This is the last Hopman Cup in the Dome Ė how great would it be for the Aussies to take it out?
Yeah it would be nice. Once again though, you people in Perth have been saying that for seven or eight years now, I keep coming back and itís still here. So Iím not holding my breath that weíll be playing anywhere different next year.
AGEING Australian warhorse Lleyton Hewitt will face the sternest test of his fitness in months as he opens his summer campaign against world No.24 Fernando Verdasco.
Hewitt will meet Verdasco in Australia's opening tie of Hyundai Hopman Cup XXIV at the Burswood Dome, with the match to follow the opening rubber between Jarmila Gajdosova and world top 30 Anabel Medina Garrigues.
The Spaniard's athleticism will provide Hewitt with a solid guide as to where his fitness is at, with the 30-year-old having not played a match since September, when Australia faltered against Switzerland in the Davis Cup.
A chronic foot injury flared up following surgery earlier in the year, and a battered big toe sidelined him.
Hewitt welcomed the testing matches ahead of him, with Australia's other Group B opponents of France and China pitting him against world No. 19 Richard Gasquet and Davis Cup player Wu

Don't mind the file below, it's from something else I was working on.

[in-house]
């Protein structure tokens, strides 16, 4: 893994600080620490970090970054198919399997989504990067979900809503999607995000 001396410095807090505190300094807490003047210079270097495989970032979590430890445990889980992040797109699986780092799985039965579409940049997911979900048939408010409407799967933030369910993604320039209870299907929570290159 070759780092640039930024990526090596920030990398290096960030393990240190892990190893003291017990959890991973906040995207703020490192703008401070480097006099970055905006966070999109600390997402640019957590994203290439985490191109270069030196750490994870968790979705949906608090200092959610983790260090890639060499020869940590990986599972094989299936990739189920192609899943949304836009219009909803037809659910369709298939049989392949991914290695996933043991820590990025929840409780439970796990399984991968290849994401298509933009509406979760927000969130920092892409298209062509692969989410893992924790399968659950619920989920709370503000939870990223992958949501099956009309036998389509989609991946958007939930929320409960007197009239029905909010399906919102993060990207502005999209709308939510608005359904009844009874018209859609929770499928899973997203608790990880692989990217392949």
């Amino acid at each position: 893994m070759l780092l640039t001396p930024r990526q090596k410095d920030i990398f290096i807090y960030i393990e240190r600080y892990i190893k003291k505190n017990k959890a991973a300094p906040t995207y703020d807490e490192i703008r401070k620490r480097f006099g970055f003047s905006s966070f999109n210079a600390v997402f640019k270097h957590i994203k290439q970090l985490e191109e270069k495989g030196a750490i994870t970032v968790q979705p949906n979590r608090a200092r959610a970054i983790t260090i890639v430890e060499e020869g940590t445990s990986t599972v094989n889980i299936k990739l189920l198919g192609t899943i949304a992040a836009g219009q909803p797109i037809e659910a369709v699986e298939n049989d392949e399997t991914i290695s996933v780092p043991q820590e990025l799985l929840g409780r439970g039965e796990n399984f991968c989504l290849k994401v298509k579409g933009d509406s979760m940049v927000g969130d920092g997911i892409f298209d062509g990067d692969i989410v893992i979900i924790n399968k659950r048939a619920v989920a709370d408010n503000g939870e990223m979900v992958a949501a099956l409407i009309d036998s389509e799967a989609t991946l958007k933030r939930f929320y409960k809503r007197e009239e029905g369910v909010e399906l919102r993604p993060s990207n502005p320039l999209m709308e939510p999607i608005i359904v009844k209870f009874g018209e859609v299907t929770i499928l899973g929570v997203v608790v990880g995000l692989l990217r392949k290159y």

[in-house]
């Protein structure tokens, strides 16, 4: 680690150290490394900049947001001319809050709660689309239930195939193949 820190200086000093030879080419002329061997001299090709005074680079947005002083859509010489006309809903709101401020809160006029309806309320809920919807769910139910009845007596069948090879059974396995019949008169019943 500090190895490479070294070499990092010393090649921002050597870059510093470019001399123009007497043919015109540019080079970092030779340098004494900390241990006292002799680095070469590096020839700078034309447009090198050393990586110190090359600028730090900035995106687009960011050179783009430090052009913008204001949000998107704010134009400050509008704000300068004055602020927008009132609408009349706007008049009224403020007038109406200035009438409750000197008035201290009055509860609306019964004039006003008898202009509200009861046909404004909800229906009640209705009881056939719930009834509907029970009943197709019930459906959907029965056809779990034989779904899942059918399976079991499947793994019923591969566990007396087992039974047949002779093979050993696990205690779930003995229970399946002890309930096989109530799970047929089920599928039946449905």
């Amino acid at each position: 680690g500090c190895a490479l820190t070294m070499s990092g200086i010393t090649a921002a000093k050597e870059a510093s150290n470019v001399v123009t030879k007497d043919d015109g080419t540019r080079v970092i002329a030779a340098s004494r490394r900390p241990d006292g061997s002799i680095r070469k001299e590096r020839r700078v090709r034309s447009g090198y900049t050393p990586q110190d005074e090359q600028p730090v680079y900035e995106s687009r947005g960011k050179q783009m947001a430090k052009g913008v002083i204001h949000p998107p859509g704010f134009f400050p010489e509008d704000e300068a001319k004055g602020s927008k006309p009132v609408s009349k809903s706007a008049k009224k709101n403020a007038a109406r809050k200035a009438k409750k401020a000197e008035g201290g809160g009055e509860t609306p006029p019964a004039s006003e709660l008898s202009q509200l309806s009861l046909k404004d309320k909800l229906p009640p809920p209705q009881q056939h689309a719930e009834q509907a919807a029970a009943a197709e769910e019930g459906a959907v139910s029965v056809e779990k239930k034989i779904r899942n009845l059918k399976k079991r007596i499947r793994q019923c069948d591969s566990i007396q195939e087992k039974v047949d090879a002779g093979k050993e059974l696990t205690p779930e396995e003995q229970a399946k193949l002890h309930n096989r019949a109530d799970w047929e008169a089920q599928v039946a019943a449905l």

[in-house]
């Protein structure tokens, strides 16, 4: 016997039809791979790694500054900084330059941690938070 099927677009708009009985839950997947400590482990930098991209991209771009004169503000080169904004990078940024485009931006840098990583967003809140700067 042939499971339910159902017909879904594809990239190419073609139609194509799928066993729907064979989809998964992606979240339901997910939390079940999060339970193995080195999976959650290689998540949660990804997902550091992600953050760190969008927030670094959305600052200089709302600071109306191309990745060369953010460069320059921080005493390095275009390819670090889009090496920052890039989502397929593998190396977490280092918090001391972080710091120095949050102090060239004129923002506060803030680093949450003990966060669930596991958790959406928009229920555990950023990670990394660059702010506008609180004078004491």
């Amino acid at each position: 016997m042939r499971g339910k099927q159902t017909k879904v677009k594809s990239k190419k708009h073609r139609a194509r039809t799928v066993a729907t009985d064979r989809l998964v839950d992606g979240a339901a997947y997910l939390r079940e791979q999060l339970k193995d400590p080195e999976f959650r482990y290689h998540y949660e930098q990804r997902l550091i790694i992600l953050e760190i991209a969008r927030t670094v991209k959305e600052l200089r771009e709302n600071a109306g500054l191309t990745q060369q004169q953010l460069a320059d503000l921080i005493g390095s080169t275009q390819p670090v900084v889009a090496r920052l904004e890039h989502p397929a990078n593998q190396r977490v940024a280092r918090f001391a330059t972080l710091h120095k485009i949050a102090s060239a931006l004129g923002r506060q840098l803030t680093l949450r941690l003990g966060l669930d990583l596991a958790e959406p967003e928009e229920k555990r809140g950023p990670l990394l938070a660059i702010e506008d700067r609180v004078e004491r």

"To be guaranteed three tough matches in my group again this year, the first three matches are going to be exceptionally tough for me, it's good to test myself out for the Australian Open," said Hewitt, returning to Perth for the seventh time.
"Obviously Verdasco and Gasquet are, on paper, the two toughest, but Wu from China is no easybeat either, he's very good indoors and he actually beat Matosevic in our Davis Cup match in five sets earlier this year."
Gajdosova will also face a telling test in her match against Medina Garrigues.
"The teams are very strong, so it's going to be good preparation and then I get to defend my title in Hobart, which is very exciting," Gajdosova said.
Lleyton Hewitt's battered foot passed its first test, but the former world No.1 couldn't muster a win in his Hopman Cup showdown with Spain's Fernando Verdasco on Sunday night.
Hewitt, making his first competitive appearance since re-injuring his foot in September, moved freely throughout the 128-minute contest, getting the better of Verdasco in the second set before the Spaniard took out the match 6-3 3-6 7-5.
Verdasco's triumph levelled the tie at 1-1 after Australia's Jarmila Gajdosova defeated Anabel Medina Garrigues 6-3 3-6 6-3 earlier in the day.
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"Lleyton is a very tough player. He always fights to the end," Verdasco said.
"He played really well.
"He's a good friend and I hope he will have a good 2012 with no more injuries."
Hewitt entered the clash with a mountain of question marks surrounding his mangled left big toe.